On our first visit, Aaron and I stayed at this cute Airbnb in the Marais neighborhood. However, I’ve since started to avoid using Airbnb in big cities, since the company often has an adverse effect on housing prices for locals. That said, we still use the platform in rural or less touristed cities, where it’s less of an issue.
Thankfully, over the past couple years I’ve found several hotels I’ve loved within a reasonable budget. Keep in mind that even nice hotels will often have tight quarters. Be ready for tiny elevators and narrow hallways.
Here is what we paid for lodging in both Paris and Bordeaux:
- Paris – Grand Pigalle (awesome views, close to Montmartre) – $1,717.63
- Bordeaux (Libourne) – spacious Airbnb with cute patio – $695.46
Here are a few places I stayed last year when I traveled solo in Paris:
- Lenox Montparnasse (Montparnasse) – $181.67 for one night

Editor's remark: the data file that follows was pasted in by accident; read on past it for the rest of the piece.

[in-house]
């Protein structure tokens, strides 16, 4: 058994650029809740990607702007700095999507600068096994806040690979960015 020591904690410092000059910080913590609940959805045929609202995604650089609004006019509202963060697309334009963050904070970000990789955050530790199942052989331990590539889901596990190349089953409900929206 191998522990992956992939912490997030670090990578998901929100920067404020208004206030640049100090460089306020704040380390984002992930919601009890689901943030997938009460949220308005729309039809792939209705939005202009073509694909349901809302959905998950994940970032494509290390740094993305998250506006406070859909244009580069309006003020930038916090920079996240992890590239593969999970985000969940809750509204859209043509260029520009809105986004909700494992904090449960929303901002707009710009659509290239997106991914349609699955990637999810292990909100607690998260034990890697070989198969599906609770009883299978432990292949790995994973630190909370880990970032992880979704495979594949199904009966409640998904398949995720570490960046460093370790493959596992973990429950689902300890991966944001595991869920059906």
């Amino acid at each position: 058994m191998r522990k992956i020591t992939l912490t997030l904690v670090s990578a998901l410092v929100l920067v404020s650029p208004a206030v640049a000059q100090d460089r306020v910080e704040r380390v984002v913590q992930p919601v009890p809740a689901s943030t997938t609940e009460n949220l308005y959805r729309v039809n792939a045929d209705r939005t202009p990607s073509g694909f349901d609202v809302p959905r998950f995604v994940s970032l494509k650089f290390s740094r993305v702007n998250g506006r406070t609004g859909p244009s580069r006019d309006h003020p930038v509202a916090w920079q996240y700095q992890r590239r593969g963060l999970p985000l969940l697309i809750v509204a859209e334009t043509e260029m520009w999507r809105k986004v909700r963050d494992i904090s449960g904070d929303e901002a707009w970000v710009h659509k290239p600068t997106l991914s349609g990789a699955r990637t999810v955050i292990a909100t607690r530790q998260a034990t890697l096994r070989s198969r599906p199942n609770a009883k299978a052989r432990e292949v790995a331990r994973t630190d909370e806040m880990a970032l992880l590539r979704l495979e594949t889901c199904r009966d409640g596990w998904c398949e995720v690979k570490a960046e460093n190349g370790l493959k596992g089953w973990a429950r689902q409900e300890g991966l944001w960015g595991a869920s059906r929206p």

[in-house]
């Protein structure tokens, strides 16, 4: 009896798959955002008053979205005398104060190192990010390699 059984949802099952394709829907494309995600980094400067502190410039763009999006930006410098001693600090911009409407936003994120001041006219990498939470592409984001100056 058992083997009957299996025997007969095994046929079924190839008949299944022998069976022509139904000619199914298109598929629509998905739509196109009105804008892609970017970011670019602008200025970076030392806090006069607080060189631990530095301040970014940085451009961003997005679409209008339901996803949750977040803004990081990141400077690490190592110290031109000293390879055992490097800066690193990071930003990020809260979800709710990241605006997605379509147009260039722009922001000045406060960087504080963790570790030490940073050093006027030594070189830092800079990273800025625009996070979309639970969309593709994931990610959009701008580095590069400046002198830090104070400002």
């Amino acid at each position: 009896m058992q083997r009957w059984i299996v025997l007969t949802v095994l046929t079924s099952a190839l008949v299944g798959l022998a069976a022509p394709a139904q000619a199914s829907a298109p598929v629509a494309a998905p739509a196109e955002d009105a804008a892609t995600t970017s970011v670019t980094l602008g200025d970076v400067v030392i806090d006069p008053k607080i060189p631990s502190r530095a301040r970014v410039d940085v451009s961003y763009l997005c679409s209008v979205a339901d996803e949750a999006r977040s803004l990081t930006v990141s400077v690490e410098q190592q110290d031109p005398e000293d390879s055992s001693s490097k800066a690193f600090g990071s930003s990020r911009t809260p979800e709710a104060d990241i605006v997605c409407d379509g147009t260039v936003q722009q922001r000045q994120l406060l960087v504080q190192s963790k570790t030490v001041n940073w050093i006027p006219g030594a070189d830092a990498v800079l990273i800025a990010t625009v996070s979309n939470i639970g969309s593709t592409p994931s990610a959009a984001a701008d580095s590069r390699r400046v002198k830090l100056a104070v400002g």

- Hotel Monterosa – Astotel (9th Arrondissement) – $297.85 for two nights
- Hôtel Sèvres (St. Germain) – $1,266.04 for seven nights
Hot take: the food offerings in Paris are much too delicious to justify eating in during your stay. Okay, okay. I recognize that some of you may opt for an Airbnb in order to have a kitchen where you can cook your own meals. Fair enough.
Aaron and I chose to eat out during our five days in Paris and spent nothing on groceries.
Food & Drink
Food and drink is where you could let the cost of a trip to France get away from you. As you can tell in our budget, Aaron and I had some really nice dinners while in Paris. We spent next to nothing in Bordeaux because our friends covered the food since we paid for the Airbnb.